The Story Behind “Hey Jude”

The Beatles had a LOT of hits. It’s been written that they are one of the most influential, and trendsetting groups in music history. They have 20 number 1 songs, 34 Top 10 songs, and 50 Top 40 songs on the U.S. charts alone.

One of their biggest songs was “Hey Jude.” It garnered triple platinum album status with the Recording Industry Association of America (RIAA), and quadruple platinum as a single which also hit number one on 11 Top 40 charts, in 10 countries. The song was 7 minutes and 11 seconds long and at the time the longest song to ever hit number 1 in the UK. It also topped two charts in the United States and sat atop the list for a record 9 weeks.

It sold approximately 8 million copies and is frequently included on professional critics’ lists of the greatest songs “of all time.” In 2013, Billboard magazine named it the 10th biggest song of all time.

But have you ever wondered why songs are written, or who they are written for or about?

“Hey Jude” was written by Paul McCartney. But he didn’t write it for one of his own children…he wrote it for John Lennon’s son Julian. In fact, the song was originally titled “Hey Jules” and NOT “Hey Jude.” According to sources, the group decided to change the name of the song because they felt that “Hey Jude” just “sounded” better.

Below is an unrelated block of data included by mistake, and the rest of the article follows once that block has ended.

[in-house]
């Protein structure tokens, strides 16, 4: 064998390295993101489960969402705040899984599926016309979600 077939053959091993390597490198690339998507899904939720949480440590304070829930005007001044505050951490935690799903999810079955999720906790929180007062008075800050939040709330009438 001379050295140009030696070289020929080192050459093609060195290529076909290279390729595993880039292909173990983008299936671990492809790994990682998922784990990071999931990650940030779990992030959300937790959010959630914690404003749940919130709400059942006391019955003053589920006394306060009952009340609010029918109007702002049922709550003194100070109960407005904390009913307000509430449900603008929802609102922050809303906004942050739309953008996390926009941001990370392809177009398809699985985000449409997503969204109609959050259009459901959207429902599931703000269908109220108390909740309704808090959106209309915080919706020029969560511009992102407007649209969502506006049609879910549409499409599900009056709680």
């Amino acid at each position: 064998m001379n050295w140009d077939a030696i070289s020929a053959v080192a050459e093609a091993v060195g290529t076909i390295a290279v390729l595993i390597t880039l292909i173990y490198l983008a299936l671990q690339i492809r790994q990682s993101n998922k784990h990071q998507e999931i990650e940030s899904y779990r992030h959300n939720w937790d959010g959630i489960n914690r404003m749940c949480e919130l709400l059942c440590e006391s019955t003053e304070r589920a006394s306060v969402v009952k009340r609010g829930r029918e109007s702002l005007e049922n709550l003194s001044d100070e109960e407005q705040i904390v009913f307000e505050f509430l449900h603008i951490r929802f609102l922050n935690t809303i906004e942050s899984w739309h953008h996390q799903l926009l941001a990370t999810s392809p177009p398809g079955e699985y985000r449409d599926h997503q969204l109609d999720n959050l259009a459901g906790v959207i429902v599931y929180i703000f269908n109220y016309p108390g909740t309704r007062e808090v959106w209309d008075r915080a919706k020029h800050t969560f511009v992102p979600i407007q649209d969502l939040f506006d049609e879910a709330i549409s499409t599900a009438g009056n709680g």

McCartney came up with the song to comfort Julian Lennon after his dad John broke up with first wife Cynthia. “I knew it was not going to be easy for him,” McCartney told Howard Sounes for the book Fab: An Intimate Life of Paul McCartney in 2011, of his motives in writing the tune. Ironically, McCartney credited John Lennon as “co-writer” of the song…presumably as a sign of friendship.

They say that inspiration can come from anywhere. Many artists will tell you that they get their motivation for lyrics from some of the tragedies and challenges that they suffer in their personal lives. Far more often than not, those motivators turn their personal experiences into ringing cash registers in their lives…thereby turning a negative into a positive.

Good thing for the Beatles, Paul McCartney was a caring guy.


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